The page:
“This morning August 30, 2017 Ranger Laurel Brannick telephoned me to tell me that there was a hermit crab migration taking place at the rock peninsula just below the ranger residence between Solomon Beach and Honeymoon Beach. I quickly made my way back to the house loaded the appropriate number of cameras in the truck and with special permission to drive in. I went directly to Honeymoon Beach and began filming the spectacle of the hermit crab migration again on St. John.
“In nearly every watershed around the island hermit crabs will make an annual pilgrimage to the sea to release their egg into the ocean. Today I was able to film the actual release of the eggs into the water in close proximity to individual hermit crabs. This may be the first time that is been filmed. while this migration was not nearly as large as the one in 2012 that occurred at Nanny Point and numbered hundreds of thousands of hermit crabs the migration that took place today was estimated at several thousand individuals. It begins at about six in the morning as the sun comes up and it’s finished sometime between 11 AM and 1 PM.”
Check out the video:
Here’s some information as to why this happens courtesy of the Smithsonian’s National Museum of Natural History:
These hermit crabs are Coenobita clypeatus, the Caribbean hermit crab (also known as the soldier crab), which are native to islands throughout the Caribbean region. I typically think of hermit crabs as a marine phenomenon, but the adults of this species live in wet inland areas, hiding between tree roots or in caves. They mostly eat iguana poop (from Cyclura stejnegeri), although they can also climb up tree trunks to snack on soft wood.
And every summer, thousands of these hermit crabs migrate from the woods to the sea to release their eggs.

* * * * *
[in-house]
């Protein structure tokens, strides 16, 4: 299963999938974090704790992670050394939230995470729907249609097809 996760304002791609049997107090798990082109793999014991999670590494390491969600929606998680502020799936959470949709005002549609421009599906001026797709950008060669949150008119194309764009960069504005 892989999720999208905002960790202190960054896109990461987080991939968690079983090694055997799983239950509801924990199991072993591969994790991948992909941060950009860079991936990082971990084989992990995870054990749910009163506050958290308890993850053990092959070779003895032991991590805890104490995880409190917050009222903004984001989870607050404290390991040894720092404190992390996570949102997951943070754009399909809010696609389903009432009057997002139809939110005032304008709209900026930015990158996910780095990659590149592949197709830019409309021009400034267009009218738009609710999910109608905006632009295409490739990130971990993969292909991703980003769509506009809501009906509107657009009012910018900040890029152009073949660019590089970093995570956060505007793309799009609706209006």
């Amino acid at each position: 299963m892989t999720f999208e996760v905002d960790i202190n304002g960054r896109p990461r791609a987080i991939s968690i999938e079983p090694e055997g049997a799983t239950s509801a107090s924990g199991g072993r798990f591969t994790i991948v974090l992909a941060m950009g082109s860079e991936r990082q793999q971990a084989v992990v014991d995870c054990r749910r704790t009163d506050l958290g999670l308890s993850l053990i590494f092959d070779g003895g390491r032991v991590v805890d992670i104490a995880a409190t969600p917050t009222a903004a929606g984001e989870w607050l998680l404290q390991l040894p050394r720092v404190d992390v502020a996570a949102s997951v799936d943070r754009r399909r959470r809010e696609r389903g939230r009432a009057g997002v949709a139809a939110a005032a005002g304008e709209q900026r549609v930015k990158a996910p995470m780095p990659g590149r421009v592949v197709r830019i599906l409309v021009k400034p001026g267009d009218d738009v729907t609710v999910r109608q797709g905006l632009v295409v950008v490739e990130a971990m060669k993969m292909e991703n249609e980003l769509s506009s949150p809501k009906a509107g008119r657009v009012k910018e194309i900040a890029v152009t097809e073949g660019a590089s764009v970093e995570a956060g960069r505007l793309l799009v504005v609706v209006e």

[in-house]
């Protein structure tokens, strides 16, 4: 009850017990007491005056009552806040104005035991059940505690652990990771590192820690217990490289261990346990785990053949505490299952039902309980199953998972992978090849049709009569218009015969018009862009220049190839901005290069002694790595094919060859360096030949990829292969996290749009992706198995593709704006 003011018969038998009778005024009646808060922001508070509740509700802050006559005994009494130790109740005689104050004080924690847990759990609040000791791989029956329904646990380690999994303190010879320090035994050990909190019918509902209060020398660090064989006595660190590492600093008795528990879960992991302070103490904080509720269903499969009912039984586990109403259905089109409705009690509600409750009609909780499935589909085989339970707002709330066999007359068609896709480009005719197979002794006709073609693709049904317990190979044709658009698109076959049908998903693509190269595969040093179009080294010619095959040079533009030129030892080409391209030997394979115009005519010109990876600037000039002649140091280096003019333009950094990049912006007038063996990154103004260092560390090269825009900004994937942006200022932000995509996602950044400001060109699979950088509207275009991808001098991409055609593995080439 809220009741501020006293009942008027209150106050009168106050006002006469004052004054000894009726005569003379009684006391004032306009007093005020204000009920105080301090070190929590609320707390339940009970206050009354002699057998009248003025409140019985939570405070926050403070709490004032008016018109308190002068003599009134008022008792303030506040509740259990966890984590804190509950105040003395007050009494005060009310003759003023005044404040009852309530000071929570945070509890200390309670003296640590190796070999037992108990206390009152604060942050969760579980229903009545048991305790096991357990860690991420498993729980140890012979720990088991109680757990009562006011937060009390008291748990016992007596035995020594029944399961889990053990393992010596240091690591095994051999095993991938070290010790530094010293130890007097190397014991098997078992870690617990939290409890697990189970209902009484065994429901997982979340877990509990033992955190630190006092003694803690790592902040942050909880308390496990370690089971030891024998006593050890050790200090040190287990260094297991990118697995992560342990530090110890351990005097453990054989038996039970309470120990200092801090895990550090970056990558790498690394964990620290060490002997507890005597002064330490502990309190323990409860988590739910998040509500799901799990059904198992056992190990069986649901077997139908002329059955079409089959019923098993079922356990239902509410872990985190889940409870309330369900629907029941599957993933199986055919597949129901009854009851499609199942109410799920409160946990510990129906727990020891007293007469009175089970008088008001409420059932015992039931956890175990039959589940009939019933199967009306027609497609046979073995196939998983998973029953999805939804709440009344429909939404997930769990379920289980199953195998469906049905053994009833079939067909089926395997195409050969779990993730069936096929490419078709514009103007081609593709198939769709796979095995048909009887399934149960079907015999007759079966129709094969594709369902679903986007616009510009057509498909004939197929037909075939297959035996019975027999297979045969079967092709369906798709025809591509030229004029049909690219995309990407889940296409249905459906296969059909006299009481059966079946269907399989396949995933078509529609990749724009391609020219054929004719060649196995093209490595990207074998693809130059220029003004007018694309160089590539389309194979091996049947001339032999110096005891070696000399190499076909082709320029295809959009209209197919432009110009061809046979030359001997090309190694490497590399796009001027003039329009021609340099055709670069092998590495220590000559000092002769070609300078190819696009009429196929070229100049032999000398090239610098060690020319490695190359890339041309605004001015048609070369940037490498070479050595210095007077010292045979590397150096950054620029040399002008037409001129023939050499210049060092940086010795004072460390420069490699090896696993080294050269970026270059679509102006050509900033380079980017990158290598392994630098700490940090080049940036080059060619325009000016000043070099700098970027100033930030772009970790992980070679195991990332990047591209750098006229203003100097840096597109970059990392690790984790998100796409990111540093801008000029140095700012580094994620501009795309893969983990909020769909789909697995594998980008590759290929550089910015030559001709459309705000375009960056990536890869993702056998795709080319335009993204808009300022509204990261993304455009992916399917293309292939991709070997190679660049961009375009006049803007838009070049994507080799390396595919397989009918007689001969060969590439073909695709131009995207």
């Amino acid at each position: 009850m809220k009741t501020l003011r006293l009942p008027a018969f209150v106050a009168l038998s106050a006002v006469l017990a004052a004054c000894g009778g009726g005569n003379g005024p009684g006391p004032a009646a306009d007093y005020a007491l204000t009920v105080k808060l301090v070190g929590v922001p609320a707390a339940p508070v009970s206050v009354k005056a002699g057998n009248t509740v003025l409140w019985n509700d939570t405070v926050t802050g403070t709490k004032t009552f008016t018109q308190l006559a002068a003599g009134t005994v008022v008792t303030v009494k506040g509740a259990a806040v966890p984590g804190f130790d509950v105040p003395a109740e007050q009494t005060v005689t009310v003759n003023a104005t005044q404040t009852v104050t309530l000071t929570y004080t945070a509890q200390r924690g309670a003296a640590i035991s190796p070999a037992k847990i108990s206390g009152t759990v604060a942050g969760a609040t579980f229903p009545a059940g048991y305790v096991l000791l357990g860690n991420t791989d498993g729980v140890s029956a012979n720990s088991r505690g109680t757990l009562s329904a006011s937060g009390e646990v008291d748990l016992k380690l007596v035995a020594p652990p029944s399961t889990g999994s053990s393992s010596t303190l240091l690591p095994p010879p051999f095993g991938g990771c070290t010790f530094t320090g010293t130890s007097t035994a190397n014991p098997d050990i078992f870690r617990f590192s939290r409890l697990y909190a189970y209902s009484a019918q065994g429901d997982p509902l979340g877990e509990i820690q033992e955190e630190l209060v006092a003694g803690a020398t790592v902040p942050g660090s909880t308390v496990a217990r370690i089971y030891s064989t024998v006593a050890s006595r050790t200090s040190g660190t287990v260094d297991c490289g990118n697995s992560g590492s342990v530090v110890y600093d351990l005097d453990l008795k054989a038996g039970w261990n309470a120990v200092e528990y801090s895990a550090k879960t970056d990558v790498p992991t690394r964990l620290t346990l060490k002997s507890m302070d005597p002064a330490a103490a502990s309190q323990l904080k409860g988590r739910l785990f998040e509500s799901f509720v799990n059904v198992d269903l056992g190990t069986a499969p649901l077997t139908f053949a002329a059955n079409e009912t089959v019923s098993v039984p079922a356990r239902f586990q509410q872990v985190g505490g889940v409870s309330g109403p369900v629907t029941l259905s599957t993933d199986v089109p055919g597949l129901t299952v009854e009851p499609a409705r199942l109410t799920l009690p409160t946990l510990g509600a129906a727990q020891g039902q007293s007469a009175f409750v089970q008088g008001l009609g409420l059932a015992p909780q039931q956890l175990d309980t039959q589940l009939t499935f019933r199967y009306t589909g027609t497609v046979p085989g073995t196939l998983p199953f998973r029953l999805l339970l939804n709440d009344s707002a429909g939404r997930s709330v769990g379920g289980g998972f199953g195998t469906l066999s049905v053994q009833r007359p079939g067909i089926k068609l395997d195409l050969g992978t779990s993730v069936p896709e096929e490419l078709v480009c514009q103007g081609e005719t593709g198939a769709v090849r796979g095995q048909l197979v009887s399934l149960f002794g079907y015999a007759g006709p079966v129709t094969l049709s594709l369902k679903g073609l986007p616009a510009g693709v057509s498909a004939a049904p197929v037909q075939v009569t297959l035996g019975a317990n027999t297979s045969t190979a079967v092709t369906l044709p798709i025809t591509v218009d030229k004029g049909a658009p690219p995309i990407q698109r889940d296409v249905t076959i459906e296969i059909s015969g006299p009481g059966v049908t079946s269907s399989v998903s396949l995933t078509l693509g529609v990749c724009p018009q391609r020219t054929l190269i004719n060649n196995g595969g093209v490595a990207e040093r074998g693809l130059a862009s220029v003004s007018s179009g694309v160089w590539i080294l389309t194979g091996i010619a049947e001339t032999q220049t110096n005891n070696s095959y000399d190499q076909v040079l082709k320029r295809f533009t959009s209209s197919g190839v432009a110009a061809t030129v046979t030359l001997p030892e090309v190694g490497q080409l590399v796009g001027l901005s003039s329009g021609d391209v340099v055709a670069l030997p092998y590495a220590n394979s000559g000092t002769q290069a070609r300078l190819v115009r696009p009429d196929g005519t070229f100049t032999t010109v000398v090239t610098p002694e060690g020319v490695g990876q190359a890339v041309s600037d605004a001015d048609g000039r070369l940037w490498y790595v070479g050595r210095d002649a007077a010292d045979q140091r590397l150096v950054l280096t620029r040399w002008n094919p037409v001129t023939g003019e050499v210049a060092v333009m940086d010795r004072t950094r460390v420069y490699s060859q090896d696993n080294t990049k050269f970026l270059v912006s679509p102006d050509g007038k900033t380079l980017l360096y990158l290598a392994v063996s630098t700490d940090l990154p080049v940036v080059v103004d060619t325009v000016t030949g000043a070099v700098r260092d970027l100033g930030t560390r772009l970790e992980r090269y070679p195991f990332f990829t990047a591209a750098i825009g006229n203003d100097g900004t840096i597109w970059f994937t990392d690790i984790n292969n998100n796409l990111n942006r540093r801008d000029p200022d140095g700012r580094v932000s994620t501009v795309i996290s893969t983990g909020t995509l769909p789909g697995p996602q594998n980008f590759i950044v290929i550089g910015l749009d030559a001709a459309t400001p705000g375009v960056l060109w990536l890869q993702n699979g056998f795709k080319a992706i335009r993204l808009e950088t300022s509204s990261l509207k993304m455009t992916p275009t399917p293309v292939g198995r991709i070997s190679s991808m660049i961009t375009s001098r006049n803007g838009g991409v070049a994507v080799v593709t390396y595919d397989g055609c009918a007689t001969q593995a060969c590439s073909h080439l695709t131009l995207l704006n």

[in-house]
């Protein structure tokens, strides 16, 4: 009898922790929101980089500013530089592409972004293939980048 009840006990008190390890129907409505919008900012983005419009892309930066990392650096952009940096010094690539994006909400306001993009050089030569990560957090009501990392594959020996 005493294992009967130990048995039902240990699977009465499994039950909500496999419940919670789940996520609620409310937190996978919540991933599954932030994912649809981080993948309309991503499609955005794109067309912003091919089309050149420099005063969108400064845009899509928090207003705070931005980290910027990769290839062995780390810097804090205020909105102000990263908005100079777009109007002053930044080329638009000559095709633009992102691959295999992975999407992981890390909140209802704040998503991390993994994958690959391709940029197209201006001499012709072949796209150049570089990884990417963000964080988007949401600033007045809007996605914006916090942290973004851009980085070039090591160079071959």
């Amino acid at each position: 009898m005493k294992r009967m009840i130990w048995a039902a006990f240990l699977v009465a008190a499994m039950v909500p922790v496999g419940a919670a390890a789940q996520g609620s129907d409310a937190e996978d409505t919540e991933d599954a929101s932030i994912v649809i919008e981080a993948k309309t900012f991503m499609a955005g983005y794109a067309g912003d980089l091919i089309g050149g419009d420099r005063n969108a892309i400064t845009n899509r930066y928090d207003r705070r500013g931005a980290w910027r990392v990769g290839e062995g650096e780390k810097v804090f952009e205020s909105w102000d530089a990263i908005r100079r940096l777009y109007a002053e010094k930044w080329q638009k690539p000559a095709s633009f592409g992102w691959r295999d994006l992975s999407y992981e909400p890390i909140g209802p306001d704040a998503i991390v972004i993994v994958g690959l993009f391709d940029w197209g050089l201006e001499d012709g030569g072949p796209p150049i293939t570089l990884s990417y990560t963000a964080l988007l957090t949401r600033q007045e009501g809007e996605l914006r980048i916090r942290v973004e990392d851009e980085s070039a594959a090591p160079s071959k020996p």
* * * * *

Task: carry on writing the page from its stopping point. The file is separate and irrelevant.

The hermit crabs begin creeping along the forest floor towards the shore in July or early August to meet up with others of their kind. On the way, they mate by partially removing their bodies from their shells, allowing the males to drop off their sperm packets. Then each female lays thousands of fertilized eggs and carries them around for about a month as they grow larger and deplete their yolky energy stores — and the crabs continue their trek, sometimes navigating distances over 3 miles (5 kilometers).
Signaled by the crescent moon at the end of August or early September, the female crabs wade into the water. Upon contact with the salt water, the eggs burst and the larvae float into the waves. Over the course of three or four days, they “wash” their eggs in the water to make sure each gets touched by seawater. And then, all together, the hermit crabs make their way across the land back to the forest – the migration filmed in the video.
It’s not known whether the females make this journey alone or if the males join them. “In some [Coenobita] species it’s just the females that migrate, and they release their zoea larvae into the ocean when they get there,” invertebrate zoologist Jan Pechenik of Tufts University wrote in an email. “But in some species both males and females migrate to the sea,” mating along the way.
Hermit crab sex aside, the crabs in the video are either creeping towards the sea to release their larvae as zooplankton, or moving back home to snack on iguana poop until the following summer.
Pretty neat, isn’t it? Have a great Thursday everyone! I’m heading over to the BVI today, so keep checking our Facebook page for some new live videos!